Live Nuclear Test Could Occur within Months if Trump Orders it: US Official
Story Code : 865162
Though Washington has not altered its official stance on nuclear tests – which have been on pause for nearly three decades – that could change “rapidly,” the acting Deputy Assistant Secretary of Defense for Nuclear Matters Drew Walter told an online forum hosted by the Mitchell Institute for Aerospace Studies on Tuesday.
“If the president directed – because of a technical issue or a geopolitical issue – the system to go test, I think it would happen relatively rapidly,” Walter said.
"A very quick test with limited diagnostics [could occur] within months."
The comment follows last week’s report in the Washington Post about an “ongoing conversation” in the White House over whether to carry out the first US live nuclear test since 1992. One senior official told the paper that a test could send a message to Russia and China and serve as a bargaining chip in arms control talks – likely the “geopolitical issue” hinted at by Walter. Despite the decades-long moratorium, a bomb test would technically not be illegal under international law, as the US never bothered to ratify the Comprehensive Nuclear Test Ban treaty.
The New START treaty, a flagship nuclear arms control pact which limits the number of strategic nuclear weapons the US and Russia can deploy, is set to expire next year. Though Russia has signaled willingness to renew the agreement – even offering to place some of its newer weapons under its limitations – the US has dragged its feet, insisting on negotiating a new treaty that would include China. The lofty aim would dramatically complicate negotiations, however. Given that its arsenal is some ten times smaller than Washington’s, China is not eager to join the agreement, but the US has nonetheless kept up the demand.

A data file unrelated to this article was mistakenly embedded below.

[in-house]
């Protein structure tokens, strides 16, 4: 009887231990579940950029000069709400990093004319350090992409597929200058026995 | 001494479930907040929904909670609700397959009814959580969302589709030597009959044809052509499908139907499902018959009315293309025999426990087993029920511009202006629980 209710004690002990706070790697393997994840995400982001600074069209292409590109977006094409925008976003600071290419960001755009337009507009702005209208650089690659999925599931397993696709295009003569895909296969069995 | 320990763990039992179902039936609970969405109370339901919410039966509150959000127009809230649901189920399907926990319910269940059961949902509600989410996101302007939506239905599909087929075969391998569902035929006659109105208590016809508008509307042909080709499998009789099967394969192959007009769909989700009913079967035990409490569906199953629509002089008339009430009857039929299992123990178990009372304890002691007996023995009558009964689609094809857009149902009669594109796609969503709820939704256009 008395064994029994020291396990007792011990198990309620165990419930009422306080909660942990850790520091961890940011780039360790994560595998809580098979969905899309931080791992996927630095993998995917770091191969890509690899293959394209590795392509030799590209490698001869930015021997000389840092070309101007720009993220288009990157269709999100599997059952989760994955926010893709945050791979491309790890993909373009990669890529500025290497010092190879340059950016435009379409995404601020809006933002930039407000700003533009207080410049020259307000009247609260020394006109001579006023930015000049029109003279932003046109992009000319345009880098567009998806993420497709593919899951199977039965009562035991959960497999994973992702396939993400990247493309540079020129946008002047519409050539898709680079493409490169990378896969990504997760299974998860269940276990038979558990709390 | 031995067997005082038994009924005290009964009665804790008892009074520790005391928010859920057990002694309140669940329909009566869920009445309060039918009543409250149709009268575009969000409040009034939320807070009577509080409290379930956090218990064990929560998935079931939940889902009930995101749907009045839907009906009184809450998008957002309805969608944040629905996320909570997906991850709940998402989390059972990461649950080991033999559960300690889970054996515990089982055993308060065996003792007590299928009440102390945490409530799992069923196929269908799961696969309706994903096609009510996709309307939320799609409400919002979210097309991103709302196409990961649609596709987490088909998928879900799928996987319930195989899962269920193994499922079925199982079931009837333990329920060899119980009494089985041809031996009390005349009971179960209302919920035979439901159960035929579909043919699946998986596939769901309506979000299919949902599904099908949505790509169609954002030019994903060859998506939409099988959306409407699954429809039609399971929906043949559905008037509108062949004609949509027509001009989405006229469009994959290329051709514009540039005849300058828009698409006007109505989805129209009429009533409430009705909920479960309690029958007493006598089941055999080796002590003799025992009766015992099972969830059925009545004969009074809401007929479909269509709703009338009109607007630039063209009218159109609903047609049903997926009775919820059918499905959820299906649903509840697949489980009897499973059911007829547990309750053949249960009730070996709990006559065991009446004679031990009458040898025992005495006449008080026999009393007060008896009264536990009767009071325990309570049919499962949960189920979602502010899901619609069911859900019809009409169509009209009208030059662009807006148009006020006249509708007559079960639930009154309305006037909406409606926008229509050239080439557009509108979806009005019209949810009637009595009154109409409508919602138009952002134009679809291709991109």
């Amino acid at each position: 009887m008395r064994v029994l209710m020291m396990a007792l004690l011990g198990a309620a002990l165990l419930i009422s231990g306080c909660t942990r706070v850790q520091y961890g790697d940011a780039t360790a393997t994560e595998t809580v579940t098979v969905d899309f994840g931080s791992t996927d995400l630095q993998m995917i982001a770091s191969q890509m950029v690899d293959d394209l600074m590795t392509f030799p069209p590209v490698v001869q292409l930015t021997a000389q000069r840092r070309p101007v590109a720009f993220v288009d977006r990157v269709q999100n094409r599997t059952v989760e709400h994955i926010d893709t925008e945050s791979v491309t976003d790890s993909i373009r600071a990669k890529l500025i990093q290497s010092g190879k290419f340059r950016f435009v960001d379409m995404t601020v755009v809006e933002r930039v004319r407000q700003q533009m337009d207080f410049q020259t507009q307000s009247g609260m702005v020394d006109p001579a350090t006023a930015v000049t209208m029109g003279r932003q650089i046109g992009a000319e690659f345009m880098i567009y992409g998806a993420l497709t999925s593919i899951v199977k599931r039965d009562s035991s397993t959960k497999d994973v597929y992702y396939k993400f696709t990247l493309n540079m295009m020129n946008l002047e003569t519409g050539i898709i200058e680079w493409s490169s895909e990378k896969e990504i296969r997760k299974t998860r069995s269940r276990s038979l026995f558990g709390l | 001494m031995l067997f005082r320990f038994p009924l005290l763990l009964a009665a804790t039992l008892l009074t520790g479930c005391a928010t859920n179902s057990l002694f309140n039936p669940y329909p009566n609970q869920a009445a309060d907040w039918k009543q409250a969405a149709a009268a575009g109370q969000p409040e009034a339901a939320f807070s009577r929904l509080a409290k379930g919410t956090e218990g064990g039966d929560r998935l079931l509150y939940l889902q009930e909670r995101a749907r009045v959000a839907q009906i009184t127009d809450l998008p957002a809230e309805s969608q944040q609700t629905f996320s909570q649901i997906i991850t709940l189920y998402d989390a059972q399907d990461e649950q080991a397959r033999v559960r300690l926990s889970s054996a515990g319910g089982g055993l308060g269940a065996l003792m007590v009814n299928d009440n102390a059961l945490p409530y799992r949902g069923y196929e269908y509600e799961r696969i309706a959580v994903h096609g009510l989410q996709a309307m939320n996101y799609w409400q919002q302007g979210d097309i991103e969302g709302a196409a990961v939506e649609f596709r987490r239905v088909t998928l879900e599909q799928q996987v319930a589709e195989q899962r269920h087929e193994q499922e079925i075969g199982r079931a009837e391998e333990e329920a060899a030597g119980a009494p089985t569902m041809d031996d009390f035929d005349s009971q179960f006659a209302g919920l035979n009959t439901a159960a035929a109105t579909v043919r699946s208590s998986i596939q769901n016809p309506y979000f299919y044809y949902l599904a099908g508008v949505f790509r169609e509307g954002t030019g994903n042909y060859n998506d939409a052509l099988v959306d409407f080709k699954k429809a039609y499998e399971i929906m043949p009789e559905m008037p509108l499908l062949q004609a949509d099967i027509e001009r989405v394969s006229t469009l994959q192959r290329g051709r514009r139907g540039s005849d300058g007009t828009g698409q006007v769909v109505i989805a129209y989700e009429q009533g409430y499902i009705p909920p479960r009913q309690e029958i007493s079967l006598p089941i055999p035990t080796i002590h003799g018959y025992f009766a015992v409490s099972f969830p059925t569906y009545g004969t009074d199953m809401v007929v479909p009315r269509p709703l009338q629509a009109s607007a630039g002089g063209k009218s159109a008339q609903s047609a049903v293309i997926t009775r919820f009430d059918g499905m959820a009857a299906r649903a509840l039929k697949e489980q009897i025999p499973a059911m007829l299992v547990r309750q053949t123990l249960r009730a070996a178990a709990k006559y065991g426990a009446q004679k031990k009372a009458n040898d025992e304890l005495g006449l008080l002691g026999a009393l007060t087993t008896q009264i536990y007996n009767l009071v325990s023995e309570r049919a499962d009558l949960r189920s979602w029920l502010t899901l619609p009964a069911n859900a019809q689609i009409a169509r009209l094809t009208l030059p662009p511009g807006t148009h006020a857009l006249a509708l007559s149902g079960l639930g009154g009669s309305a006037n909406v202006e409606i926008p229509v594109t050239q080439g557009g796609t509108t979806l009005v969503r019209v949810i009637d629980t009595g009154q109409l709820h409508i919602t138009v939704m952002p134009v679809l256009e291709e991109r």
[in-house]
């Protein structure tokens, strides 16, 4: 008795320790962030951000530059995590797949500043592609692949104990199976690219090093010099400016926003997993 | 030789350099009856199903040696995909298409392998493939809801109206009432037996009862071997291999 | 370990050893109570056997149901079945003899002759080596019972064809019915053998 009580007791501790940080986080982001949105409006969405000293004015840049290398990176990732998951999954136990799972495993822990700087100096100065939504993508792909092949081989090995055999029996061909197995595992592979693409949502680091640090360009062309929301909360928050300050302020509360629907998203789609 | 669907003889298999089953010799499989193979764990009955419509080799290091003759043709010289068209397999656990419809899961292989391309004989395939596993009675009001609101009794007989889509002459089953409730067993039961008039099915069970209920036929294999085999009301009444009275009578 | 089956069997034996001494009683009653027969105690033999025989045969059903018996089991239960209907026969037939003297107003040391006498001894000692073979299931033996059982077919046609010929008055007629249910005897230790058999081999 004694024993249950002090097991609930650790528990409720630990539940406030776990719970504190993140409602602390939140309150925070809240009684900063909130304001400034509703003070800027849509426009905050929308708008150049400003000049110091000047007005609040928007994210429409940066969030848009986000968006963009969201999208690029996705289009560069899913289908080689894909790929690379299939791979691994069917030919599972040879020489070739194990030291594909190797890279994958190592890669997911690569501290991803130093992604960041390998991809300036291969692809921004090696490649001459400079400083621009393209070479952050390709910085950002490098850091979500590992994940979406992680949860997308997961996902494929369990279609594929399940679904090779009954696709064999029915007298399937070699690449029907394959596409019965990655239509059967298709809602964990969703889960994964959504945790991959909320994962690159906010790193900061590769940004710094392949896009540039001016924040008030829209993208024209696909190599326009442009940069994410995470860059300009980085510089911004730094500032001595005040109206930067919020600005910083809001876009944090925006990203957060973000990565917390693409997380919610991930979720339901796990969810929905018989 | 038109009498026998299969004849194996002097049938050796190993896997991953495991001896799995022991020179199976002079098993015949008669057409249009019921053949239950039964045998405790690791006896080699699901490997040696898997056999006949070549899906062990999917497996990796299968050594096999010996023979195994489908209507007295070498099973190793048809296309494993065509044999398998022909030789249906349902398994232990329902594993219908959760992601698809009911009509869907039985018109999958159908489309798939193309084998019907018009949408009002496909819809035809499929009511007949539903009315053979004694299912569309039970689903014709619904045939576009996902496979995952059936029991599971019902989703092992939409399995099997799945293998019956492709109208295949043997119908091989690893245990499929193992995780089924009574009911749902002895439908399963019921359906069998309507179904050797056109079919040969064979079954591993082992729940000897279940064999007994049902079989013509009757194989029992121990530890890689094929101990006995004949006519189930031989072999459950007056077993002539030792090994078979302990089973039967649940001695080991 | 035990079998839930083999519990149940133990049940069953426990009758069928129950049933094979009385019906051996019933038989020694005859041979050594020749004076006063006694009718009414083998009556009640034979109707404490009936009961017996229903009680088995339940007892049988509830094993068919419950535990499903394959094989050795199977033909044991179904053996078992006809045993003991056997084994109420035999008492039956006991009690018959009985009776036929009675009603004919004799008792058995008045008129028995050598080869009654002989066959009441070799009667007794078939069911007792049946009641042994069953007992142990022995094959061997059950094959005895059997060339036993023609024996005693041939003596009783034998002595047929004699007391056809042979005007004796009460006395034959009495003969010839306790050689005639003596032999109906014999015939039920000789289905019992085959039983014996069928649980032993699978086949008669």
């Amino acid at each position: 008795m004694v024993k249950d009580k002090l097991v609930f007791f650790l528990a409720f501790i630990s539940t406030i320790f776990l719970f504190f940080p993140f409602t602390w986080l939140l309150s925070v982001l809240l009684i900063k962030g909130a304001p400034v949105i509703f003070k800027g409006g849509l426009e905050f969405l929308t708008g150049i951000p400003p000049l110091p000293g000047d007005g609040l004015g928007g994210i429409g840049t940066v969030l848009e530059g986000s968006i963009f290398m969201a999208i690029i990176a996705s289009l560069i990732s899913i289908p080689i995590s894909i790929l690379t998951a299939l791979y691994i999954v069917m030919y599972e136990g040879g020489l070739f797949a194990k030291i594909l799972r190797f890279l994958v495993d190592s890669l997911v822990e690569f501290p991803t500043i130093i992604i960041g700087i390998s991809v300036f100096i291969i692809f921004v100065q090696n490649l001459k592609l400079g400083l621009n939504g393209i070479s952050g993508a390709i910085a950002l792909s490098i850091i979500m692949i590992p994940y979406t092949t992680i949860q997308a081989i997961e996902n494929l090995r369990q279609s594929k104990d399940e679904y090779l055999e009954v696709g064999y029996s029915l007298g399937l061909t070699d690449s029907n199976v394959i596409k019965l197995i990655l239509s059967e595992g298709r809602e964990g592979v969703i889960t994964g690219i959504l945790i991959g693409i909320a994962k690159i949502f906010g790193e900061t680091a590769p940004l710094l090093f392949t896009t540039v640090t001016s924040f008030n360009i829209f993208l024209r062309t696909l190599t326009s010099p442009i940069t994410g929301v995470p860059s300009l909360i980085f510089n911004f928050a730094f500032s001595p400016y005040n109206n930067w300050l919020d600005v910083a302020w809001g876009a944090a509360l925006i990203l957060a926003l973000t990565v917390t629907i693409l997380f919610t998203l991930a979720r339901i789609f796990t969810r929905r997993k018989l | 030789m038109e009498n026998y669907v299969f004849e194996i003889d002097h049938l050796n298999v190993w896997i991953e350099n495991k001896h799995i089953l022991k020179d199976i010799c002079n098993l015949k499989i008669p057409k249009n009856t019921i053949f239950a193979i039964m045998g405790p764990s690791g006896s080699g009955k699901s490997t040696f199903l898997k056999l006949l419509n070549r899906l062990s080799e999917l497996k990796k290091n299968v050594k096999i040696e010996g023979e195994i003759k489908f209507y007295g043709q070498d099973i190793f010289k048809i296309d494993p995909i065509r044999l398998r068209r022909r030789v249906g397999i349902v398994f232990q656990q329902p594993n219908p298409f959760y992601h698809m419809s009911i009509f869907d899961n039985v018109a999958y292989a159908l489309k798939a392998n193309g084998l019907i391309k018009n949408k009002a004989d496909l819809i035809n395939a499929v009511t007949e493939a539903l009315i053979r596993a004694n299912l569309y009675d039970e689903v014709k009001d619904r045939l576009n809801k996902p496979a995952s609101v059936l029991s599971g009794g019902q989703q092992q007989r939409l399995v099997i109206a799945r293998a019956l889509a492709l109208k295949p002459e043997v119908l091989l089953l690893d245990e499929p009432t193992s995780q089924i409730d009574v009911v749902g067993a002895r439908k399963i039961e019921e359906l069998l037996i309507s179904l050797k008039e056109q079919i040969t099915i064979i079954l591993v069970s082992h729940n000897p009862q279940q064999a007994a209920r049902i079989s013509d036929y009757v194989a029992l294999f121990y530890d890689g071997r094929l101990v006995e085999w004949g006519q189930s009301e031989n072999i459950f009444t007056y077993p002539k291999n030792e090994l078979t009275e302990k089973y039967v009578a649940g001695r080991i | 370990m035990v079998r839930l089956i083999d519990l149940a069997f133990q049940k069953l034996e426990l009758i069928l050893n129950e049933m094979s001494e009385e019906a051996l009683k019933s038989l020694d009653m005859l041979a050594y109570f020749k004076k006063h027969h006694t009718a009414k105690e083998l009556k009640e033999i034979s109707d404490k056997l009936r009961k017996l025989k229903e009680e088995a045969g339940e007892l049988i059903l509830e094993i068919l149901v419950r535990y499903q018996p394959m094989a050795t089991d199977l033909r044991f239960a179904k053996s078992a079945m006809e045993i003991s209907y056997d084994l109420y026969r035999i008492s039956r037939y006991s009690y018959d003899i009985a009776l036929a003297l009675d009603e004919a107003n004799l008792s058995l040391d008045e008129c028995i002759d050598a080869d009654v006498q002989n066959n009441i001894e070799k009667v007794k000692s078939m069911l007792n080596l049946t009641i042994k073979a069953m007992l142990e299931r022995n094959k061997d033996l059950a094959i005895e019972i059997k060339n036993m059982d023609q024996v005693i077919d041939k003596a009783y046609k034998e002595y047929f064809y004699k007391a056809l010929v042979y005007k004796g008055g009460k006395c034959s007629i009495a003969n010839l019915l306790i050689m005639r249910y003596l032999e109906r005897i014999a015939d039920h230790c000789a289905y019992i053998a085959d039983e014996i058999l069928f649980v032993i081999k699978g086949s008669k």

Last week, the top US arms control envoy Marshall Billingslea rehashed the proposal, calling on Moscow to “bring China to the negotiating table.” While he warned against a “full-blown arms race,” Billingslea also vowed the US could spend any adversary “into oblivion,” deeming it a “tried and true” strategy. The threat came just hours after the US announced it would trash the Open Skies Treaty with Russia, a major confidence-building measure between the two countries – though that didn’t deter the envoy from arguing that Moscow couldn’t be trusted to uphold agreements.
Despite the public opposition to an “arms race” however, US officials and policies continue to push in the opposite direction. As the administration reportedly mulls a new bomb test, Washington has embarked on a $1.2 trillion nuclear modernization effort, while fielding its first batch of low-yield submarine-launched warheads in February.
Moreover, the 2018 Nuclear Posture Review significantly lowered the threshold for the use of the bomb, even suggesting a nuclear response over a cyber attack.